Report: Syrian Children Suffering from ‘Toxic Stress’ Due to War
Children in Syria are suffering from "toxic stress," a severe form of psychological trauma that can cause life-long damage, according to a report released Thursday.
The report by the nonprofit Save the Children paints a horrifying picture of terrified children developing speech disorders and incontinence, and some even losing the capacity to speak. Others attempt self-harm and suicide.
Authors of the study, the largest of its kind to be undertaken during the conflict, warned that the nation's mental health crisis had reached a tipping point, where "staggering levels" of trauma and distress among children could cause permanent and irreversible damage.
"We are failing children inside Syria, some of whom are being left to cope with harrowing experiences, from witnessing their parents killed in front of them to the horrors of life under siege, without proper support," said Marcia Brophy, a mental health adviser for Save the Children in the Middle East.
FILE – In this photo released April 25, 2015, by a militant website, which has been verified and is consistent with other AP reporting, young boys known as the "lion cubs" hold rifles during a parade after graduating from a religious school in Tal Afar, near Mosul, northern Iraq.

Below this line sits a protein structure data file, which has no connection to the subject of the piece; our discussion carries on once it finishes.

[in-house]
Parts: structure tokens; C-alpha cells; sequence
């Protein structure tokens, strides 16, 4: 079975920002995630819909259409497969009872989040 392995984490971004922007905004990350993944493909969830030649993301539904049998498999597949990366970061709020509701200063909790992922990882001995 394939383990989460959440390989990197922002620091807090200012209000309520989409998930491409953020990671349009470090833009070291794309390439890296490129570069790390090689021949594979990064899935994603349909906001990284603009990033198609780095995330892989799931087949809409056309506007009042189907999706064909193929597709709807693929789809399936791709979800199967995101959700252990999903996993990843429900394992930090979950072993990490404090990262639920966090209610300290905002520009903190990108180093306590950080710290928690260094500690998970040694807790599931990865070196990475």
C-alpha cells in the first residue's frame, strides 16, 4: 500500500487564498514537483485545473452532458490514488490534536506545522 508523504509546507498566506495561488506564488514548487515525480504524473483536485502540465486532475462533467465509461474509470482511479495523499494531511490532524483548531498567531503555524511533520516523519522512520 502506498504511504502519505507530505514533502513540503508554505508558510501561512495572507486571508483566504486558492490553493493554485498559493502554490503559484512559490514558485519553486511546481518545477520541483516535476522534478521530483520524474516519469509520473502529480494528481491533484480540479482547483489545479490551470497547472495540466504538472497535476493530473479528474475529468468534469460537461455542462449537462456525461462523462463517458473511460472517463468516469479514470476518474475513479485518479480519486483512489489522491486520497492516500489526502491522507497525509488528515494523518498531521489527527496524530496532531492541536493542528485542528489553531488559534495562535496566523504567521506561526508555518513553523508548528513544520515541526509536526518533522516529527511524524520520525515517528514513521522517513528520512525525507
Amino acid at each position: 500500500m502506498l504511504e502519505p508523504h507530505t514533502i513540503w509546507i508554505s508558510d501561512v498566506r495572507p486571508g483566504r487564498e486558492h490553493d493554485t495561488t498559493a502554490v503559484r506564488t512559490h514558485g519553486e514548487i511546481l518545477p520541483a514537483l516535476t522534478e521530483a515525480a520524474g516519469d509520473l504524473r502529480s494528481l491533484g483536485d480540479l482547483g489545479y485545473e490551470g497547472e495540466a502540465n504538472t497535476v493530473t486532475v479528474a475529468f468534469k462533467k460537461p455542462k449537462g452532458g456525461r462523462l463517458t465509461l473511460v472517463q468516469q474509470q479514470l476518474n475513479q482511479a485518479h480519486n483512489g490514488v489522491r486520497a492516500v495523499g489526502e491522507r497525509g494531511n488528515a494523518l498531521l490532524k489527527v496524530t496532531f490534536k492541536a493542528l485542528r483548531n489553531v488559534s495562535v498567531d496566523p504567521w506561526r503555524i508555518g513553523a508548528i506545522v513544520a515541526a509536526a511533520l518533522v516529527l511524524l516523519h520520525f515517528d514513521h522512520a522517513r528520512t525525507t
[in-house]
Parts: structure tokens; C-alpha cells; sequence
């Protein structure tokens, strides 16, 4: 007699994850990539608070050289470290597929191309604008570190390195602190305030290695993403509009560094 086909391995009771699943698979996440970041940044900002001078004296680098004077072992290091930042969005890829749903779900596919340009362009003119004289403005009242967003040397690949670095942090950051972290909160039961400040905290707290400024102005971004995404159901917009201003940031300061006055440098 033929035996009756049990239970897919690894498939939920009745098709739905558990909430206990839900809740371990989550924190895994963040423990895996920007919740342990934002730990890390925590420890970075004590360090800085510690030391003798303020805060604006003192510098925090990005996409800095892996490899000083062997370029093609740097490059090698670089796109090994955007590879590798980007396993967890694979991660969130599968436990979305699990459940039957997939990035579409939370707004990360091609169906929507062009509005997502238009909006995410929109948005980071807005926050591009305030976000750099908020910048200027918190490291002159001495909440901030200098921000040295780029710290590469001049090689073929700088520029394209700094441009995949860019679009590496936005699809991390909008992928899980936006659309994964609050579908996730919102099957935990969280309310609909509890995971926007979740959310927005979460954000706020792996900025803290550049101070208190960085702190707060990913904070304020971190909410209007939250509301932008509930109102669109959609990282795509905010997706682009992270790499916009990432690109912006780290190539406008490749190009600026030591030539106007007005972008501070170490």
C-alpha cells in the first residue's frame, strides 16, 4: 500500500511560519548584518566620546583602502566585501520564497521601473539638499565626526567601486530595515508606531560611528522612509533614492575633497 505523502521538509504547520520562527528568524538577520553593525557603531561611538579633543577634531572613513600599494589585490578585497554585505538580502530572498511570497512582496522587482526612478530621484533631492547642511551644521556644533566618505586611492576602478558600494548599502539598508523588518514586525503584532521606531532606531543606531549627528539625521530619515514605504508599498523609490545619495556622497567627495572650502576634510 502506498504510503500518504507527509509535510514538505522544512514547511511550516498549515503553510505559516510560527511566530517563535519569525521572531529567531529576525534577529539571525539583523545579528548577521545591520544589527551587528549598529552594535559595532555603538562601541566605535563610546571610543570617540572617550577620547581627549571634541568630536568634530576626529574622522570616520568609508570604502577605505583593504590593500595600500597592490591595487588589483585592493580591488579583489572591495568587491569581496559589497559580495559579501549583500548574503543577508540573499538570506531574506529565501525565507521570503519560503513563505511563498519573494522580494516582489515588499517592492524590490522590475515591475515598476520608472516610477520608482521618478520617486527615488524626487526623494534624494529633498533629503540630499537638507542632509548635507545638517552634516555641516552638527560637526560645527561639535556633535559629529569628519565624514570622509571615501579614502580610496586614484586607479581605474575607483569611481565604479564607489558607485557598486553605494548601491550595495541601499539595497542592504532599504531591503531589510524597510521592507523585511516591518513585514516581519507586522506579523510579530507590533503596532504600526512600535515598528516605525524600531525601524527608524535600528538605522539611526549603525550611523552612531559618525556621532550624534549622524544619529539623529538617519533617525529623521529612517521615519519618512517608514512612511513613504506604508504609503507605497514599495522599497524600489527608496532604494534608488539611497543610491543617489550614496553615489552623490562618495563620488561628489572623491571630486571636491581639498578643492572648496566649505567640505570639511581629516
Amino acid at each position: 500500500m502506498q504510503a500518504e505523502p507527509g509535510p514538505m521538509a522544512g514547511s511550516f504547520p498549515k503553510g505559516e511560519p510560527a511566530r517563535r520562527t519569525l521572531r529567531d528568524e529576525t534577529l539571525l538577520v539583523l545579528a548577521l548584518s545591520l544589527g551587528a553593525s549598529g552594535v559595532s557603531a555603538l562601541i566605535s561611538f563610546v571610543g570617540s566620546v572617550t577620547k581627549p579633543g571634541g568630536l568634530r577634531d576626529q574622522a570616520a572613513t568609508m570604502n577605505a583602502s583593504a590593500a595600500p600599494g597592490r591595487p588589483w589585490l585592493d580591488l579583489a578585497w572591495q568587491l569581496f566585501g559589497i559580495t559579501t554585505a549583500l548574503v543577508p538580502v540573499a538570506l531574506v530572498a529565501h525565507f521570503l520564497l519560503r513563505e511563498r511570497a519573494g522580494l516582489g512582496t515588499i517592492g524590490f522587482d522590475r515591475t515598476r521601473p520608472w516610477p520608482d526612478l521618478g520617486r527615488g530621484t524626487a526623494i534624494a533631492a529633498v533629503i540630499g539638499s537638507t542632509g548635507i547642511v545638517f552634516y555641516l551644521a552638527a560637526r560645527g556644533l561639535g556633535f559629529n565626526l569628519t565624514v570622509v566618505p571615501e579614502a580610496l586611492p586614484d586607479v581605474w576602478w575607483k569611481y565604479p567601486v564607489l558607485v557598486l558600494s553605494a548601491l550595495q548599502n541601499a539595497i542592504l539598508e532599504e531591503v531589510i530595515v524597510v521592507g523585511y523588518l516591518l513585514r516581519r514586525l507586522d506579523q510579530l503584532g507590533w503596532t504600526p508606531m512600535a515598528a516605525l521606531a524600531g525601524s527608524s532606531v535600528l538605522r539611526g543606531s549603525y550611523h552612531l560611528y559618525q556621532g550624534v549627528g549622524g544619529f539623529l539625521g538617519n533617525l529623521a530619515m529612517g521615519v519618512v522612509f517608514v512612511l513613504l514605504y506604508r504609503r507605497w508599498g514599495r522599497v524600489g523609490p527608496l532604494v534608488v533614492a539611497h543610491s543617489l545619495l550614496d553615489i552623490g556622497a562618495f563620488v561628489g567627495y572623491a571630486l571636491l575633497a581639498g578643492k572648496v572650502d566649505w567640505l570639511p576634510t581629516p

Researchers spoke with 450 children, adolescents and adults in seven of Syria's 14 governorates.
Adults said the main cause of psychological stress is the constant shelling and bombardment that characterize the war that is nearing its sixth anniversary.
Half the children the researchers talked to said they never or rarely feel safe at school and 40 percent said they don't feel safe to play outside, even right outside their own home.
More than 70 percent of children interviewed experienced common symptoms of "toxic stress" or post-traumatic stress disorder, such as bedwetting, the study found. Loss of speech, aggression and substance abuse are also commonplace. About 48 percent of adults reported seeing children who have lost the ability to speak or who have developed speech impediments since the war began, according to the report.
More than half of the adults interviewed by Save the Children said they knew of children or adolescents who were recruited into armed groups.
The report called on the combatants to stop using explosives in populated areas, halt attacks on schools and hospitals, and stop recruiting children to fight.